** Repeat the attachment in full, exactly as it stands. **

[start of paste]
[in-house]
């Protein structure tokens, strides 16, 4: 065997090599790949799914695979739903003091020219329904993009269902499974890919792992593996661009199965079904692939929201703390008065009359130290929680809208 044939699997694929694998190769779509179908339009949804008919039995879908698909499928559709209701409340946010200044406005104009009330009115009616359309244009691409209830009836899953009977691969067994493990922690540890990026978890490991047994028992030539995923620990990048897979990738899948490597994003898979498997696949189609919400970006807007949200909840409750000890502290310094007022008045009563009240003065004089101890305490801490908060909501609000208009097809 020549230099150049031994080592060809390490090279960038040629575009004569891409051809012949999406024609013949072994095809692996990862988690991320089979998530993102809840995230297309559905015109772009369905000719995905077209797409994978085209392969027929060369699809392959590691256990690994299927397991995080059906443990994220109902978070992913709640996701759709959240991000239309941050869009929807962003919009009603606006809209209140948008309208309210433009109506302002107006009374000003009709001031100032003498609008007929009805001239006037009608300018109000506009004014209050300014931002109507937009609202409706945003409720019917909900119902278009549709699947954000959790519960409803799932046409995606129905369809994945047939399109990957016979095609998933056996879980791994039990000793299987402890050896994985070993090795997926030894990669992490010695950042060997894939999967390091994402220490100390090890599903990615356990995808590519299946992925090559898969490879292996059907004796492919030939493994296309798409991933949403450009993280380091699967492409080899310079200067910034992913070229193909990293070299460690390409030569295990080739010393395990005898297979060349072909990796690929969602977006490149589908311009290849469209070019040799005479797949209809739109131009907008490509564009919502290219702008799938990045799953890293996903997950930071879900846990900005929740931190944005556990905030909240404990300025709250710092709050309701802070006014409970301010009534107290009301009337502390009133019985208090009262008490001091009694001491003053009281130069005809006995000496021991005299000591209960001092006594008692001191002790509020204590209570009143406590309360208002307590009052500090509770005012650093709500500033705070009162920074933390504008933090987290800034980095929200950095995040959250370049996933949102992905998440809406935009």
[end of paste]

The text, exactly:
[in-house]
């Protein structure tokens, strides 16, 4: 065997090599790949799914695979739903003091020219329904993009269902499974890919792992593996661009199965079904692939929201703390008065009359130290929680809208 044939699997694929694998190769779509179908339009949804008919039995879908698909499928559709209701409340946010200044406005104009009330009115009616359309244009691409209830009836899953009977691969067994493990922690540890990026978890490991047994028992030539995923620990990048897979990738899948490597994003898979498997696949189609919400970006807007949200909840409750000890502290310094007022008045009563009240003065004089101890305490801490908060909501609000208009097809 020549230099150049031994080592060809390490090279960038040629575009004569891409051809012949999406024609013949072994095809692996990862988690991320089979998530993102809840995230297309559905015109772009369905000719995905077209797409994978085209392969027929060369699809392959590691256990690994299927397991995080059906443990994220109902978070992913709640996701759709959240991000239309941050869009929807962003919009009603606006809209209140948008309208309210433009109506302002107006009374000003009709001031100032003498609008007929009805001239006037009608300018109000506009004014209050300014931002109507937009609202409706945003409720019917909900119902278009549709699947954000959790519960409803799932046409995606129905369809994945047939399109990957016979095609998933056996879980791994039990000793299987402890050896994985070993090795997926030894990669992490010695950042060997894939999967390091994402220490100390090890599903990615356990995808590519299946992925090559898969490879292996059907004796492919030939493994296309798409991933949403450009993280380091699967492409080899310079200067910034992913070229193909990293070299460690390409030569295990080739010393395990005898297979060349072909990796690929969602977006490149589908311009290849469209070019040799005479797949209809739109131009907008490509564009919502290219702008799938990045799953890293996903997950930071879900846990900005929740931190944005556990905030909240404990300025709250710092709050309701802070006014409970301010009534107290009301009337502390009133019985208090009262008490001091009694001491003053009281130069005809006995000496021991005299000591209960001092006594008692001191002790509020204590209570009143406590309360208002307590009052500090509770005012650093709500500033705070009162920074933390504008933090987290800034980095929200950095995040959250370049996933949102992905998440809406935009």